Aquaculture Profiles - Web Tool

Aquaculture is global industry, and now provides half of all seafood for human consumption, and is one of the most resource-efficient ways to produce protein us to eat. There is a strong emphasis within the industry to continue reducing its impacts and secure itself as a sustainable source of seafood for generations to come. Open a Key Information' drop box below to find out more.

Often the single or majority source of species such as Atlantic salmon, sea bass, or warm water prawns available to the UK is from aquaculture. The individual Aquaculture Profiles below offer lots of information on the farmed seafood most important to the UK market.

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Key Information

What is Aquaculture? Why is it Important?

Aquaculture is the farming of aquatic organisms including fish, molluscs, crustaceans and aquatic plants. Farming implies some sort of intervention in the rearing process to enhance production, such as regular stocking, feeding, protection from predators, and so on. Farming also implies individual or corporate ownership of the stock being cultivated, the planning, development and operation of aquaculture systems, sites, facilities and practices, and the production and transport1.

As of 2016 a total of 598 species and/or species groups were farmed globally. This included; 369 finfishes (including 5 hybrids)109 molluscs64 crustaceans7 amphibians and reptiles (excluding alligators, caimans, or crocodiles)9 aquatic invertebrates40 aquatic plants. Despite this great diversity, aquaculture production by volume is dominated by a small number of species or species groups, for example finfish farming, the most diverse sub-sector, relied on 27 species and species groups to produce over 90% of the total production in 20163.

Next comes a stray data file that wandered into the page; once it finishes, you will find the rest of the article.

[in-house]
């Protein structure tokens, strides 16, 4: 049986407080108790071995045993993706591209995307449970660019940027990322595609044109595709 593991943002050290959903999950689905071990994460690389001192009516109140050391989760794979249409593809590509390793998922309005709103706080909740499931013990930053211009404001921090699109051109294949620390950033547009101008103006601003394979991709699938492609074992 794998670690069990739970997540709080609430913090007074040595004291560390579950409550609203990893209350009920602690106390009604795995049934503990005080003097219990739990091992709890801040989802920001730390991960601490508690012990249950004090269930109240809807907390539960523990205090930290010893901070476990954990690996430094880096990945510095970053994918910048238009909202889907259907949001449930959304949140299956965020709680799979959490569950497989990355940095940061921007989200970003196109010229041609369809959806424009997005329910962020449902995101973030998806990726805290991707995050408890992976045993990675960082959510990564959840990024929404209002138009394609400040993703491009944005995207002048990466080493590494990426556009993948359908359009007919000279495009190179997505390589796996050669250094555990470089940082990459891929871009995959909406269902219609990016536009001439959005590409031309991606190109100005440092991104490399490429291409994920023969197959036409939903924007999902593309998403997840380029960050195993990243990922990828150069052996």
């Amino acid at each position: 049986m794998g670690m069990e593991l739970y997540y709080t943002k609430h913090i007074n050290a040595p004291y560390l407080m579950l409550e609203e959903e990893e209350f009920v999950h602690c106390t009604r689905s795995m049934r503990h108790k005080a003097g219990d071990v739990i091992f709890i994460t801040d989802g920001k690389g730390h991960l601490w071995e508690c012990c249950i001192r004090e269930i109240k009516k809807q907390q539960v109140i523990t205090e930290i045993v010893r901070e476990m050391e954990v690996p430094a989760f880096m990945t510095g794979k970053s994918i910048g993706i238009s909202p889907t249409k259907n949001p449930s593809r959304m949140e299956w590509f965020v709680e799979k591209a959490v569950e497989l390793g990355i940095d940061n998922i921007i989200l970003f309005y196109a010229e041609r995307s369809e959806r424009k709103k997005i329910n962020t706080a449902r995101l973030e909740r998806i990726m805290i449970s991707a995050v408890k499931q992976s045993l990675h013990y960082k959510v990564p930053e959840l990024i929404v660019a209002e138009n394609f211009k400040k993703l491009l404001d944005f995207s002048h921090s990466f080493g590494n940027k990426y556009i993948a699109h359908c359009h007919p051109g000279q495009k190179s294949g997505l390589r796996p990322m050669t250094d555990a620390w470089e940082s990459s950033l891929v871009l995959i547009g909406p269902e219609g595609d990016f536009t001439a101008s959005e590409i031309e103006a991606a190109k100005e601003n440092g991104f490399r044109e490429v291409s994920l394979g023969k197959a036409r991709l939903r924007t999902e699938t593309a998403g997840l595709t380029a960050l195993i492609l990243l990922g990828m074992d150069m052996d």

Aquaculture species and how they are produced can be categorised in various ways:

  • The species themselves can be freshwater, marine or diadromous (i.e. those that live in both fresh and marine waters)
  • Depending on the species being farmed, they can be fed (i.e. most finfish and crustacean species) or non-fed (e.g. seaweeds, filter-feeding shellfish, and some fish species such as carps)
  • The density of stock (i.e. how many fish or shellfish in an area or volume of water) defines a production system as either: extensive (low density), semi-intensive, or intensive (high density)

The type and intensity of farming depends on the species and on market demand. Generally fish and shellfish are farmed in ponds, tanks, suspended on supporting structures or confined in nets or cages in lakes or coastal waters. As shellfish such as bivalves generally stay in one place, they can also be farmed on the seabed.

Aquaculture is the fastest growing food supply sector in the world. Through aquaculture, our oceans, seas, and increasingly inland waters, hold the potential to contribute significantly to food security for a growing human population.

The supply of farmed fish for people to eat surpassed that of wild caught for the first time in 20141 3. Since then, total world aquaculture production has recorded an all-time high of 110.2 million tonnes (live weight) in 2016, with a total estimated first-sale value of US$243 billion2. A more detailed breakdown of global production is given in the table below.